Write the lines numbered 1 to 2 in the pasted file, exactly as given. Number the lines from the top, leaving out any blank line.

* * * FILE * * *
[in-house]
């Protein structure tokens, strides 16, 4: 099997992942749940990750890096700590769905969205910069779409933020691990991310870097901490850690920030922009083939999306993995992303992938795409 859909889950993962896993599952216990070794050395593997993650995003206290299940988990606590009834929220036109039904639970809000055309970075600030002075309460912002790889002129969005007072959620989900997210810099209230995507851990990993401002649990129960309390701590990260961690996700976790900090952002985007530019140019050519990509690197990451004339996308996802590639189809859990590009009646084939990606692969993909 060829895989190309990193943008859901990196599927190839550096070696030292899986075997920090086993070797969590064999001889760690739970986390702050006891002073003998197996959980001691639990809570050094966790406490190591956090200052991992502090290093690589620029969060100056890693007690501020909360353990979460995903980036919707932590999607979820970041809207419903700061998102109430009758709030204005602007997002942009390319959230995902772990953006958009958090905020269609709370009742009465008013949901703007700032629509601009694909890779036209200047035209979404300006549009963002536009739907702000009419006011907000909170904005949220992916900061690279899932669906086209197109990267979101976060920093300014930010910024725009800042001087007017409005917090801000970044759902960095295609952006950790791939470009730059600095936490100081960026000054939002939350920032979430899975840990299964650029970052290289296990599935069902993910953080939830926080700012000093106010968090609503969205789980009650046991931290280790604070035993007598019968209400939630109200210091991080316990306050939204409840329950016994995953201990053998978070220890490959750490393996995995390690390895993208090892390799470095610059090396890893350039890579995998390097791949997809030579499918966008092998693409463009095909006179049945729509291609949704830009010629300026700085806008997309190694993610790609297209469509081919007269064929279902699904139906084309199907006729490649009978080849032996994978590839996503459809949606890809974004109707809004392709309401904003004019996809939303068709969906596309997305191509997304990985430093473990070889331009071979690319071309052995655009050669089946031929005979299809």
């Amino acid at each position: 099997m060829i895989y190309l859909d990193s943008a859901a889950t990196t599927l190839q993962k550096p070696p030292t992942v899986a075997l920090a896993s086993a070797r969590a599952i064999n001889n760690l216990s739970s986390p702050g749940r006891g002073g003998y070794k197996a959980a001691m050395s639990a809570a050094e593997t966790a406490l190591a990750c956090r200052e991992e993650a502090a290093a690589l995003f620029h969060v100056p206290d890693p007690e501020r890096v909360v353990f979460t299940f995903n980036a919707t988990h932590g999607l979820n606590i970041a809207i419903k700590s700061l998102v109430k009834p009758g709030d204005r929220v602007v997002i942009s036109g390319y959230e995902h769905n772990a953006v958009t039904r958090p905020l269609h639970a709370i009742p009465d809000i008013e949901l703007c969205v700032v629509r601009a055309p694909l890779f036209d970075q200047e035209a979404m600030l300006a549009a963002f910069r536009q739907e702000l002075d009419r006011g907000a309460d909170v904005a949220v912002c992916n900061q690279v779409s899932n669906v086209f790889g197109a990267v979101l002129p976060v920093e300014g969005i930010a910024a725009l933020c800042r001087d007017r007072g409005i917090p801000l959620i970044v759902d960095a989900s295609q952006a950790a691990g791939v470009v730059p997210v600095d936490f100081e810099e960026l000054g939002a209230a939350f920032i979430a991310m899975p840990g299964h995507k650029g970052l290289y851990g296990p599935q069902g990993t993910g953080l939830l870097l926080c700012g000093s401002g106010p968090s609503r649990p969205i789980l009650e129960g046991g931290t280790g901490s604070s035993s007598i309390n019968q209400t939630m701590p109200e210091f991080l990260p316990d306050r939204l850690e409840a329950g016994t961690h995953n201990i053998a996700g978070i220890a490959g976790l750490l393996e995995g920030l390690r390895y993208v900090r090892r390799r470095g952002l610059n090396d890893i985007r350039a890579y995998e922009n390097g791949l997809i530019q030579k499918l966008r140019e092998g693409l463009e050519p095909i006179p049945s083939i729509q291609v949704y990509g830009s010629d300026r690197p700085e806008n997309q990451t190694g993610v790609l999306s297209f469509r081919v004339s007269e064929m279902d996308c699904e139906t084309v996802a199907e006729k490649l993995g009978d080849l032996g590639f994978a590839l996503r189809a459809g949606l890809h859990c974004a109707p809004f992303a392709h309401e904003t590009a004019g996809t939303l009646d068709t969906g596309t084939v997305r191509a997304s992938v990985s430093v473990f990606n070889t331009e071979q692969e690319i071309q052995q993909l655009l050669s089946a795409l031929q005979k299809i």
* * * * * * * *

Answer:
[in-house]
């Protein structure tokens, strides 16, 4: 099997992942749940990750890096700590769905969205910069779409933020691990991310870097901490850690920030922009083939999306993995992303992938795409 859909889950993962896993599952216990070794050395593997993650995003206290299940988990606590009834929220036109039904639970809000055309970075600030002075309460912002790889002129969005007072959620989900997210810099209230995507851990990993401002649990129960309390701590990260961690996700976790900090952002985007530019140019050519990509690197990451004339996308996802590639189809859990590009009646084939990606692969993909 060829895989190309990193943008859901990196599927190839550096070696030292899986075997920090086993070797969590064999001889760690739970986390702050006891002073003998197996959980001691639990809570050094966790406490190591956090200052991992502090290093690589620029969060100056890693007690501020909360353990979460995903980036919707932590999607979820970041809207419903700061998102109430009758709030204005602007997002942009390319959230995902772990953006958009958090905020269609709370009742009465008013949901703007700032629509601009694909890779036209200047035209979404300006549009963002536009739907702000009419006011907000909170904005949220992916900061690279899932669906086209197109990267979101976060920093300014930010910024725009800042001087007017409005917090801000970044759902960095295609952006950790791939470009730059600095936490100081960026000054939002939350920032979430899975840990299964650029970052290289296990599935069902993910953080939830926080700012000093106010968090609503969205789980009650046991931290280790604070035993007598019968209400939630109200210091991080316990306050939204409840329950016994995953201990053998978070220890490959750490393996995995390690390895993208090892390799470095610059090396890893350039890579995998390097791949997809030579499918966008092998693409463009095909006179049945729509291609949704830009010629300026700085806008997309190694993610790609297209469509081919007269064929279902699904139906084309199907006729490649009978080849032996994978590839996503459809949606890809974004109707809004392709309401904003004019996809939303068709969906596309997305191509997304990985430093473990070889331009071979690319071309052995655009050669089946031929005979299809």